The second class are algorithms from Item-Response-Theory, using maximum-likelihood or Bayesian methods to iterate over all combinations of individual and behaviour to fit all coefficients simultaneously. The result is an explicit modelling of estimation errors, but they are computationally intensive and thus take considerably more time to estimate. In reality, these algorithms all describe the similarity of the actors and their behaviour simultaneously. What this behaviour is and therefore represents, depends on the behaviour used for scaling. In other words, any matrix of behavioural units can allow us to position actors in a n-dimensional space, where n is the number of decisions, they all decide on. This very general approach lets us apply these methods to numerous behavioural traces so long as we have comparable count or relative count data.
What to Scale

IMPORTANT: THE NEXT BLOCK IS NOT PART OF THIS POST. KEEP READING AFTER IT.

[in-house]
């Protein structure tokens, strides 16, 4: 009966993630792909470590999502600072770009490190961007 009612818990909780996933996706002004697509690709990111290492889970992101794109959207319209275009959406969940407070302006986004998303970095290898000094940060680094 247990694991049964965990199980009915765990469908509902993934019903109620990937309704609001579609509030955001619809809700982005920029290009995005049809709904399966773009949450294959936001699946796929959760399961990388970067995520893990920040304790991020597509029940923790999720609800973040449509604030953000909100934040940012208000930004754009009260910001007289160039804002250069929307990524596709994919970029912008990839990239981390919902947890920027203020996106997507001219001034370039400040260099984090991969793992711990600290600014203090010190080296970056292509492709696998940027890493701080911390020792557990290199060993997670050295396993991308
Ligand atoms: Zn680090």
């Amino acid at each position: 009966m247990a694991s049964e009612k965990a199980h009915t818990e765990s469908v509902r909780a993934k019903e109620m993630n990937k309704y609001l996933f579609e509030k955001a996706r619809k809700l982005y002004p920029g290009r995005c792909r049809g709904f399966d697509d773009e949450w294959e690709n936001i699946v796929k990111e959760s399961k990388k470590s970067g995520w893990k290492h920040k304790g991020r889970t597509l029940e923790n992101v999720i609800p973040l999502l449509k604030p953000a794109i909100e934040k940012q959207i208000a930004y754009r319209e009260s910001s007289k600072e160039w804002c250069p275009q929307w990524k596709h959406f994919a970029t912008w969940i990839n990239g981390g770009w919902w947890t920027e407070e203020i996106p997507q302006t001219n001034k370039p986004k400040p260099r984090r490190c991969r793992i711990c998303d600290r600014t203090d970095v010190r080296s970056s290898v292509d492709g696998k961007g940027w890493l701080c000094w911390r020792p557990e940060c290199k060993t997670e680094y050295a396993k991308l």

Traditionally, roll call votes (Poole and Rosenthal 1985) are used as a way to derive ideology from voting behaviour. In party-centred systems, absence of informative RCVs leads to a stronger focus on alternative sources such as political text produced by political parties or individual legislators (Beauchamp 2012). Social media has become an important data source for these endeavours, as it exists in most political contexts and involves most political actors. Behaviour on social media is also individuated and, in contrast to parliamentary speeches, less likely to be affected by institutional provisions. Two main data sources can be exploited on social media: the social network, i.e., the interconnection between the accounts, and the text entailed in the posts and/or comments. The next section will give a brief overview of how to estimate policy positions using each of these data sources.